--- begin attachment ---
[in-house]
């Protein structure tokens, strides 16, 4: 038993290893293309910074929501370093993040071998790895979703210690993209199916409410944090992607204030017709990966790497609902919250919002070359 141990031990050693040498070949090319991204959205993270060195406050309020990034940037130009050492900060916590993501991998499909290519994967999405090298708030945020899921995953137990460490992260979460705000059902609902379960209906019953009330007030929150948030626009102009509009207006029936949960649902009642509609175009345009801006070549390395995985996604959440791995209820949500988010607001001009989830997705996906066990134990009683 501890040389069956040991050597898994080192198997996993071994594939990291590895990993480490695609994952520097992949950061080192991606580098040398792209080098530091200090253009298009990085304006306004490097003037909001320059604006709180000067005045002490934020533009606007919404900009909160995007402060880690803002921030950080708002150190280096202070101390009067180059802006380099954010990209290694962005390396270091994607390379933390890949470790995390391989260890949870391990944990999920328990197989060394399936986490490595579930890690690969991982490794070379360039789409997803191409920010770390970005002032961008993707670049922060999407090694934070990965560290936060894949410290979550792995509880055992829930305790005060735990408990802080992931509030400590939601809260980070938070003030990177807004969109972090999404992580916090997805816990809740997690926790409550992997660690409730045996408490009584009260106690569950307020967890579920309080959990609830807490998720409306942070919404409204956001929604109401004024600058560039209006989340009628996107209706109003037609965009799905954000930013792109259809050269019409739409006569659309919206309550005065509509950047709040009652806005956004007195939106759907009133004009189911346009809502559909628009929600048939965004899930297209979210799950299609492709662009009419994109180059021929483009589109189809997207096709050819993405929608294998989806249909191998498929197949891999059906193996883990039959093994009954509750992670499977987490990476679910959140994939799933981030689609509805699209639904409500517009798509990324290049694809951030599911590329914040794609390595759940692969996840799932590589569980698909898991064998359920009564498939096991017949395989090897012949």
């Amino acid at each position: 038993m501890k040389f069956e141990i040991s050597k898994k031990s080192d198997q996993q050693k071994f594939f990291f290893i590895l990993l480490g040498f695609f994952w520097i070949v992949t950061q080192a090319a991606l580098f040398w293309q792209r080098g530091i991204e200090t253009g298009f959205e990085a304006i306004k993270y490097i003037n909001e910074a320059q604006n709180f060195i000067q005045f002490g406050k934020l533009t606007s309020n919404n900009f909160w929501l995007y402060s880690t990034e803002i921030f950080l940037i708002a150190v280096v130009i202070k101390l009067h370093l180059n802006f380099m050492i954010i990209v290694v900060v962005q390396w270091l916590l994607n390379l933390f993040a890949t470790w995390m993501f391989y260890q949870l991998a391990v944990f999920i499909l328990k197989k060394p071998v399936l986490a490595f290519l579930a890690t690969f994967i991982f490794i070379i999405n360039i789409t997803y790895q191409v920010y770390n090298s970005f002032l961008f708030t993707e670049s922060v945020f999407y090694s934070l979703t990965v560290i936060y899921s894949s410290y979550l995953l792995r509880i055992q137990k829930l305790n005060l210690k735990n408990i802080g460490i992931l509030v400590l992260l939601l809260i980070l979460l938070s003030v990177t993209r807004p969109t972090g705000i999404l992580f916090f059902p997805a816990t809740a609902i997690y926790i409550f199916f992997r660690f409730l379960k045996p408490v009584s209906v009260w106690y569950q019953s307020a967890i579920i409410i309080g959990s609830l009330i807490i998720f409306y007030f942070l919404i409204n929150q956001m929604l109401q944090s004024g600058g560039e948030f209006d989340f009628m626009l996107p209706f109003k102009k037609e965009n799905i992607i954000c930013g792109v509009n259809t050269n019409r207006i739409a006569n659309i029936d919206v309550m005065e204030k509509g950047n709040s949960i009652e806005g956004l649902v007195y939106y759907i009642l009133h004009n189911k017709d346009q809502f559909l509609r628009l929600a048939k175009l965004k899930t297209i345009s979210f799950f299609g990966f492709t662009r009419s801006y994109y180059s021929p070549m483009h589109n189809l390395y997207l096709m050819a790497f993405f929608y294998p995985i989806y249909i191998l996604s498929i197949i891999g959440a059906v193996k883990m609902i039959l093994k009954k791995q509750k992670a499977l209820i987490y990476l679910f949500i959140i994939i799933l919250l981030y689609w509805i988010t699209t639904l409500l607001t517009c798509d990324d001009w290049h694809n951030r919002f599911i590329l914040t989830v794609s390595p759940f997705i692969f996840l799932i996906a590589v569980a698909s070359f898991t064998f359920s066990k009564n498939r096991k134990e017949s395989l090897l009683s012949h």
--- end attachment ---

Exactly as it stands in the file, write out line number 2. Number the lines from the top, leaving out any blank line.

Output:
């Protein structure tokens, strides 16, 4: 038993290893293309910074929501370093993040071998790895979703210690993209199916409410944090992607204030017709990966790497609902919250919002070359 141990031990050693040498070949090319991204959205993270060195406050309020990034940037130009050492900060916590993501991998499909290519994967999405090298708030945020899921995953137990460490992260979460705000059902609902379960209906019953009330007030929150948030626009102009509009207006029936949960649902009642509609175009345009801006070549390395995985996604959440791995209820949500988010607001001009989830997705996906066990134990009683 501890040389069956040991050597898994080192198997996993071994594939990291590895990993480490695609994952520097992949950061080192991606580098040398792209080098530091200090253009298009990085304006306004490097003037909001320059604006709180000067005045002490934020533009606007919404900009909160995007402060880690803002921030950080708002150190280096202070101390009067180059802006380099954010990209290694962005390396270091994607390379933390890949470790995390391989260890949870391990944990999920328990197989060394399936986490490595579930890690690969991982490794070379360039789409997803191409920010770390970005002032961008993707670049922060999407090694934070990965560290936060894949410290979550792995509880055992829930305790005060735990408990802080992931509030400590939601809260980070938070003030990177807004969109972090999404992580916090997805816990809740997690926790409550992997660690409730045996408490009584009260106690569950307020967890579920309080959990609830807490998720409306942070919404409204956001929604109401004024600058560039209006989340009628996107209706109003037609965009799905954000930013792109259809050269019409739409006569659309919206309550005065509509950047709040009652806005956004007195939106759907009133004009189911346009809502559909628009929600048939965004899930297209979210799950299609492709662009009419994109180059021929483009589109189809997207096709050819993405929608294998989806249909191998498929197949891999059906193996883990039959093994009954509750992670499977987490990476679910959140994939799933981030689609509805699209639904409500517009798509990324290049694809951030599911590329914040794609390595759940692969996840799932590589569980698909898991064998359920009564498939096991017949395989090897012949």